A diverse coalition of more than two-dozen LGBT and progressive groups condemned the Orlando gay club massacre and invited the public to a vigil and call to action on Tuesday. 

The group, led by the LGBT Institute of the Center for Civil & Human Rights, said the killings early Sunday at Pulse in downtown Orlando were fueled by lax gun control laws, "heated and hateful political rhetoric" and violence aimed at people who are "different."

"This tragedy is a sobering reminder that although large legal advancements have been made for people in the LGBT community, the hatred and desire to cause harm to our community is alive, well and empowered. There is much work ahead to wage peace through relationship building, dialogue and acts of solidarity in order to prevent this terrible harm from happening again," according to the statement released on Monday.

"This attack is part of a much larger pattern of violence in our country towards people who are perceived as ‘different.’ The ability of citizens to procure high-powered assault rifles, like the AR 15, increases the magnitude of violence that can be perpetrated by a single person. It is also fueled in part by the heated and hateful political rhetoric we continue to hear in public discourse. We condemn this rhetoric and the violence that follows it and call for a new respectful dialogue in our country that honors the diversity among us and fosters peaceful interactions," according to the statement.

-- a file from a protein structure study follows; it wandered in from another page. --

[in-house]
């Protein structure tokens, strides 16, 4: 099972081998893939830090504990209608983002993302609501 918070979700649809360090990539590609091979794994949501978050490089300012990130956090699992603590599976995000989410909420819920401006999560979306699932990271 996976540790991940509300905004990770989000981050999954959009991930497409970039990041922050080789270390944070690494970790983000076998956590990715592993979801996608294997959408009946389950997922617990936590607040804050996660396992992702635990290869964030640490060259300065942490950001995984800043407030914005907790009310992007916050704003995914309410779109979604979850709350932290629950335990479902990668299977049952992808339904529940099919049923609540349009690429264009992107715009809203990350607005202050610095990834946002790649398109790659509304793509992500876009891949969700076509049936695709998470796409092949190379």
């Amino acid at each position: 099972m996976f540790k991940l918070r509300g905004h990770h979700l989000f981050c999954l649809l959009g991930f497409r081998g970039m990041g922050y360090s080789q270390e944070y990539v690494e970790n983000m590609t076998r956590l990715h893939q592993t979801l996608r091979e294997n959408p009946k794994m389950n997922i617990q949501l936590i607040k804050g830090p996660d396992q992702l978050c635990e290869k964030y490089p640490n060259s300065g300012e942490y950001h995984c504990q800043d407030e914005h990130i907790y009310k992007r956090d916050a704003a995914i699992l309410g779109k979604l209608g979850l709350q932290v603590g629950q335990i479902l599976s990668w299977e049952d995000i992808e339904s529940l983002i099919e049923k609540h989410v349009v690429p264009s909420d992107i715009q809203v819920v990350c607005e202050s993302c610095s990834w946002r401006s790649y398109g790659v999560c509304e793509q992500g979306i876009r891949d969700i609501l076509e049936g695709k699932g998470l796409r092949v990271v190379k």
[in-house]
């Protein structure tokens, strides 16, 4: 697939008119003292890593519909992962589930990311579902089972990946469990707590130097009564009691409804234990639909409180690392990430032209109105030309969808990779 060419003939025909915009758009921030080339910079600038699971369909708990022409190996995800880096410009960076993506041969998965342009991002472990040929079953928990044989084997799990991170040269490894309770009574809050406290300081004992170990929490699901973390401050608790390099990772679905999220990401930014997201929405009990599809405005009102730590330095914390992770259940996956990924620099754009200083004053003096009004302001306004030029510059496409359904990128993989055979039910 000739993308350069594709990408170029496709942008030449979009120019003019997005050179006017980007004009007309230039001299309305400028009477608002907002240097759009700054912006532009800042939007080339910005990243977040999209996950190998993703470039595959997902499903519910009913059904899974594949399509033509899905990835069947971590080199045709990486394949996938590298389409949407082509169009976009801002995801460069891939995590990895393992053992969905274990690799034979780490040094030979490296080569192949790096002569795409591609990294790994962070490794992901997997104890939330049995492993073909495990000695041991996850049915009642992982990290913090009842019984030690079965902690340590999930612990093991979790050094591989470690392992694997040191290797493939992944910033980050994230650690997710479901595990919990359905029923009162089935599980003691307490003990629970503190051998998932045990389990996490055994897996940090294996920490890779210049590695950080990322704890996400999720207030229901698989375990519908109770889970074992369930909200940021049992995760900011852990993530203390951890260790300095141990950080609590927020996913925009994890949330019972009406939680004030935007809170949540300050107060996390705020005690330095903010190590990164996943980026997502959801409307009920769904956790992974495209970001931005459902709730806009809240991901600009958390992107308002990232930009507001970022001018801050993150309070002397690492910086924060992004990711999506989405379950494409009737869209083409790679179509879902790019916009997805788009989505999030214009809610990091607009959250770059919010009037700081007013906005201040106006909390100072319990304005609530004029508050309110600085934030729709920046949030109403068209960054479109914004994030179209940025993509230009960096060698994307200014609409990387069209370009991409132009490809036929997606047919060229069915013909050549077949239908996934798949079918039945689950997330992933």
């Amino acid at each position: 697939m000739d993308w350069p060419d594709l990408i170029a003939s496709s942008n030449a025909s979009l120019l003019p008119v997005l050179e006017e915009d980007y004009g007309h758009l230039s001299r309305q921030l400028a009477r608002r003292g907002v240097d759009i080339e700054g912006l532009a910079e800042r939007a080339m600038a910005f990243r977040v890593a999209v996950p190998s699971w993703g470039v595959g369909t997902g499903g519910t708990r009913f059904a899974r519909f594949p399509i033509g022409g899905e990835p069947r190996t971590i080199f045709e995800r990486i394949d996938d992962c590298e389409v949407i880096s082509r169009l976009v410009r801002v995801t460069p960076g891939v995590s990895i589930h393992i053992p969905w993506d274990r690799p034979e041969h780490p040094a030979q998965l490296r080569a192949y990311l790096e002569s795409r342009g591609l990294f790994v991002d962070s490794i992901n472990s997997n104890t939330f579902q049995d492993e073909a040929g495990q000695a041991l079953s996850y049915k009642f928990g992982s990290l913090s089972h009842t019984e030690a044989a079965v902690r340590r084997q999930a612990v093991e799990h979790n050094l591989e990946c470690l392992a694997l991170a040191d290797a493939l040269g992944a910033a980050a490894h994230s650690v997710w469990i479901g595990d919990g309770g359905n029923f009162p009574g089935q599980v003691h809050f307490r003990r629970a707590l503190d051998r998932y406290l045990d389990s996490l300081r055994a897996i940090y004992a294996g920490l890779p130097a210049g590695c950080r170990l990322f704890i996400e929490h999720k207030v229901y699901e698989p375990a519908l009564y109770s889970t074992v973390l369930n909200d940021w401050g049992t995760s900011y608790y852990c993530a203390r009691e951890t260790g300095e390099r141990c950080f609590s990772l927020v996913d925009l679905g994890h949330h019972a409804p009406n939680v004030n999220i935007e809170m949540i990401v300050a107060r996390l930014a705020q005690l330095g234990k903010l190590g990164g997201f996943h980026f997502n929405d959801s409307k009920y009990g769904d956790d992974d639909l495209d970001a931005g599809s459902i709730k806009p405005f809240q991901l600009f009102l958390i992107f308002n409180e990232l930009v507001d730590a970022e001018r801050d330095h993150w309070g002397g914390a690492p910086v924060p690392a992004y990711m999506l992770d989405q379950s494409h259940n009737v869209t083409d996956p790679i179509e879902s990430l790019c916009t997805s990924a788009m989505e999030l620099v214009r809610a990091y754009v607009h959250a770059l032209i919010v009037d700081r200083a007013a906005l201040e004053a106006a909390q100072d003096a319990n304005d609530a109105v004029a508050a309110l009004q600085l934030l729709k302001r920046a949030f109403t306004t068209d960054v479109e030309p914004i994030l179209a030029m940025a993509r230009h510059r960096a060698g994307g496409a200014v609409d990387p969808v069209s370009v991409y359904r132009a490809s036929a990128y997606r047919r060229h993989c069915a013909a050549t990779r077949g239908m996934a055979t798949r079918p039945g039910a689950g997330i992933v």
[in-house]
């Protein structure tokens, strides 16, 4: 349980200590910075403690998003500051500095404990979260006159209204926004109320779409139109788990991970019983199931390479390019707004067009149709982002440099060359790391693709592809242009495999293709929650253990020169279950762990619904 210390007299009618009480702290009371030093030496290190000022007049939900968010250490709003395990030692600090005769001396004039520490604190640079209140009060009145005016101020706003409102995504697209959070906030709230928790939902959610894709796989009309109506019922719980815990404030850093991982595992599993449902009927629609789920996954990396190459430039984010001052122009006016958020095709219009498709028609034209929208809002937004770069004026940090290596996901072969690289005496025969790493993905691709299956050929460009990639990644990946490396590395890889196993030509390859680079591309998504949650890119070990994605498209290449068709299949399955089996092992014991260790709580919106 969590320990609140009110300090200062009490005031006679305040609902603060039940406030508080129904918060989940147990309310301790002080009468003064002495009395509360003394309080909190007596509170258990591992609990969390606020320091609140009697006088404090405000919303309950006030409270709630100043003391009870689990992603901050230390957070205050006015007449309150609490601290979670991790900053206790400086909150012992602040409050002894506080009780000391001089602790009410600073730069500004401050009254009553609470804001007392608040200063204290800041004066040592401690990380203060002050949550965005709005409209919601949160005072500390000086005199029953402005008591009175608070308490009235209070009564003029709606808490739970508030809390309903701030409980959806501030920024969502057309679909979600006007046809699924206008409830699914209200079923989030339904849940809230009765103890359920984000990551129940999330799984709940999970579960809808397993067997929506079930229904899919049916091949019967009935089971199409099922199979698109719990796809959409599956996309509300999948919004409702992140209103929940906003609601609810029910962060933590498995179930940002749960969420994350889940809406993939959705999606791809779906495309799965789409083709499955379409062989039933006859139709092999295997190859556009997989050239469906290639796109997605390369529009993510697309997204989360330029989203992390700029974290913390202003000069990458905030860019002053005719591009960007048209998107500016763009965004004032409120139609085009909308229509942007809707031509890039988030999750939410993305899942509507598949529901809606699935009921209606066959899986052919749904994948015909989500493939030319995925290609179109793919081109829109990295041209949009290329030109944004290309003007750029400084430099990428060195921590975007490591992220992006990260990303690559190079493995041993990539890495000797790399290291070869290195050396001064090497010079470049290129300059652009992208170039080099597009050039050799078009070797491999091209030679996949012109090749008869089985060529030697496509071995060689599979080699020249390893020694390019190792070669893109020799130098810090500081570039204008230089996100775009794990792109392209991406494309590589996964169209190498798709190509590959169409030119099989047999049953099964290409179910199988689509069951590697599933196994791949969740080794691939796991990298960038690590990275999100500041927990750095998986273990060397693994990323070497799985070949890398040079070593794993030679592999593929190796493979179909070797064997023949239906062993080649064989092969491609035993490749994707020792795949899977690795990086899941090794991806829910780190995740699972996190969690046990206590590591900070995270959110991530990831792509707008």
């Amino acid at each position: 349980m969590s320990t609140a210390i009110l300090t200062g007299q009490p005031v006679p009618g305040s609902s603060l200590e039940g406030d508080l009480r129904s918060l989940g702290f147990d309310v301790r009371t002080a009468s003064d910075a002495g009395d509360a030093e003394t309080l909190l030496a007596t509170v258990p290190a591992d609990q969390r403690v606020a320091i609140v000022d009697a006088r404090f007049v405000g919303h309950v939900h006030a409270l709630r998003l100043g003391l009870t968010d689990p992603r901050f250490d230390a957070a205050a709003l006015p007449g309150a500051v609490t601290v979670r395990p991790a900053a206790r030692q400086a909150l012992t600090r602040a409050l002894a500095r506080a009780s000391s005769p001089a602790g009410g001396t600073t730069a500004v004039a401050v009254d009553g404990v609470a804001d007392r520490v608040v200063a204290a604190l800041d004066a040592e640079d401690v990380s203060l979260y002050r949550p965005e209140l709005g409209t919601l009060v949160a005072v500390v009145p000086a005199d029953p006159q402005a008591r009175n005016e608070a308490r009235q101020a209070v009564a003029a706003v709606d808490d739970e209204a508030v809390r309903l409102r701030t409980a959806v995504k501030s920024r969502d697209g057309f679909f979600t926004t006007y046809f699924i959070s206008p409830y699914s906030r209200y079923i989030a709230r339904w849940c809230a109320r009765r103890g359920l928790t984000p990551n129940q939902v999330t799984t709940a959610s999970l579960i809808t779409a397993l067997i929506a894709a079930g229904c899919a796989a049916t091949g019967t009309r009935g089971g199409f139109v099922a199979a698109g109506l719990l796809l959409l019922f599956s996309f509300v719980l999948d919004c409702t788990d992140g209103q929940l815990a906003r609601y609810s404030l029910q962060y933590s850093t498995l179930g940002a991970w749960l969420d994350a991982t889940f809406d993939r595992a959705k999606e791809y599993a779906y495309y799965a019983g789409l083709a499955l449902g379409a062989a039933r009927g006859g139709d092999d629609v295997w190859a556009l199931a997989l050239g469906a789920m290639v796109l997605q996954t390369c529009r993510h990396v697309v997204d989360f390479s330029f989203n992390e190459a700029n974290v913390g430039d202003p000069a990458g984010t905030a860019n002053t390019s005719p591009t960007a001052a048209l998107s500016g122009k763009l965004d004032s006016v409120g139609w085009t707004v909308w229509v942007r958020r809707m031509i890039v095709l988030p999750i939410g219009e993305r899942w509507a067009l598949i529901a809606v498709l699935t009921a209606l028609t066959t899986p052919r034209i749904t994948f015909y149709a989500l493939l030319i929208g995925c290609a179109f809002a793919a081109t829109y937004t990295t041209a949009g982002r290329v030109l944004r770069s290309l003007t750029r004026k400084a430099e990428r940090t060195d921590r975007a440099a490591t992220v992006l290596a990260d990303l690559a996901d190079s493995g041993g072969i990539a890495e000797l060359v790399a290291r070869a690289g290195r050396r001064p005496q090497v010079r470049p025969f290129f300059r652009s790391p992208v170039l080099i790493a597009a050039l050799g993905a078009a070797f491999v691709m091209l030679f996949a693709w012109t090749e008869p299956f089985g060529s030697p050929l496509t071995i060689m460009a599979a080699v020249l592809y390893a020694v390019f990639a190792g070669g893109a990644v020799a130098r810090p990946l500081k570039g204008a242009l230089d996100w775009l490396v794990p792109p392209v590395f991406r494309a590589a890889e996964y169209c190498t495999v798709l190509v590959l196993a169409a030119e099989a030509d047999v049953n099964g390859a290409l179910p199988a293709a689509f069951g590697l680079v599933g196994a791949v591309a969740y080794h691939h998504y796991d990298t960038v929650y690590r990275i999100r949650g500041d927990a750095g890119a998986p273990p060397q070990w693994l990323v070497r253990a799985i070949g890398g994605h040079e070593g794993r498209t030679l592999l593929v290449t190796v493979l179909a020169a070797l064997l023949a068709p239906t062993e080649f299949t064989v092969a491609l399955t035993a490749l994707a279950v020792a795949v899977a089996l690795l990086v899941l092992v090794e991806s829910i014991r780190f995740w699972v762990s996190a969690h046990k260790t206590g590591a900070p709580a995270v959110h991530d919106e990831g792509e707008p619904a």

So the coalition of organizations is hosting a vigil and call to action – We Are Orlando: Vigil and Community Gathering – on Tuesday to help ignite people "to work against hatred and violence directed at LGBTQ people and all people."

The event is the third vigil for victims of the Orlando massacre. Hundreds of people attended two vigils on Sunday in Midtown.

The center in downtown Atlanta formally launched the LGBT Institute in September when it opened an exhibit about gay Atlanta history in September. In October, it hosted a panel discussion on LGBT rights. And the center has hosted several LGBT events, including a Lambda Legal reception in February and a rally in June 2015 when the U.S. Supreme Court legalized gay marriage.

The full statement from the coalition of 30 organizations:

We are devastated to learn of the terrorist attack at Pulse Nightclub in Orlando. As organizations and leaders in Atlanta, we keep the victims of this tragedy along with their loved ones and their community in our hearts and in our prayers.  This tragedy marks the largest mass shooting to date in US history. 

 Pulse, a gay dance club, was hosting ‘Latin Night’, which means that the overwhelming number of victims were people of color and members of the LGBT community.  This tragedy is a sobering reminder that although large legal advancements have been made for people in the LGBT community, the hatred and desire to cause harm to our community is alive, well and empowered.  There is much work ahead to wage peace through relationship building, dialogue and acts of solidarity in order to prevent this terrible harm from happening again.